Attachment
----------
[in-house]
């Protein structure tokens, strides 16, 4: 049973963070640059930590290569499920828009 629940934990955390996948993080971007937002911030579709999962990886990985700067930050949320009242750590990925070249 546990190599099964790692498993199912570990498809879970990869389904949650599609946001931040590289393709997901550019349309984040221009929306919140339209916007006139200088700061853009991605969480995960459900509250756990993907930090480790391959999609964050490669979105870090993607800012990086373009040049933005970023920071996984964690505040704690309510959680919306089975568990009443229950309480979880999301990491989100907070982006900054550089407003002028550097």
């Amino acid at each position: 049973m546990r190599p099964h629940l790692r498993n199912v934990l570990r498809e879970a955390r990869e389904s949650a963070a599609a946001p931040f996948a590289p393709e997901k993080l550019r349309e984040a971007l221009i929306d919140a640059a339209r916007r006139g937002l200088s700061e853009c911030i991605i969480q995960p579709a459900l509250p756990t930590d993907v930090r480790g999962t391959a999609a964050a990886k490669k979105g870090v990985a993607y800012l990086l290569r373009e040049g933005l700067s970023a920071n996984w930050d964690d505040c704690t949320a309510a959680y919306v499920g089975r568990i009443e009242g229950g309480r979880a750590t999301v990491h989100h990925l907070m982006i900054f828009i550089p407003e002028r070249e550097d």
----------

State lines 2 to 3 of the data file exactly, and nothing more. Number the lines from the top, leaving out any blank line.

């Protein structure tokens, strides 16, 4: 049973963070640059930590290569499920828009 629940934990955390996948993080971007937002911030579709999962990886990985700067930050949320009242750590990925070249 546990190599099964790692498993199912570990498809879970990869389904949650599609946001931040590289393709997901550019349309984040221009929306919140339209916007006139200088700061853009991605969480995960459900509250756990993907930090480790391959999609964050490669979105870090993607800012990086373009040049933005970023920071996984964690505040704690309510959680919306089975568990009443229950309480979880999301990491989100907070982006900054550089407003002028550097």
């Amino acid at each position: 049973m546990r190599p099964h629940l790692r498993n199912v934990l570990r498809e879970a955390r990869e389904s949650a963070a599609a946001p931040f996948a590289p393709e997901k993080l550019r349309e984040a971007l221009i929306d919140a640059a339209r916007r006139g937002l200088s700061e853009c911030i991605i969480q995960p579709a459900l509250p756990t930590d993907v930090r480790g999962t391959a999609a964050a990886k490669k979105g870090v990985a993607y800012l990086l290569r373009e040049g933005l700067s970023a920071n996984w930050d964690d505040c704690t949320a309510a959680y919306v499920g089975r568990i009443e009242g229950g309480r979880a750590t999301v990491h989100h990925l907070m982006i900054f828009i550089p407003e002028r070249e550097d």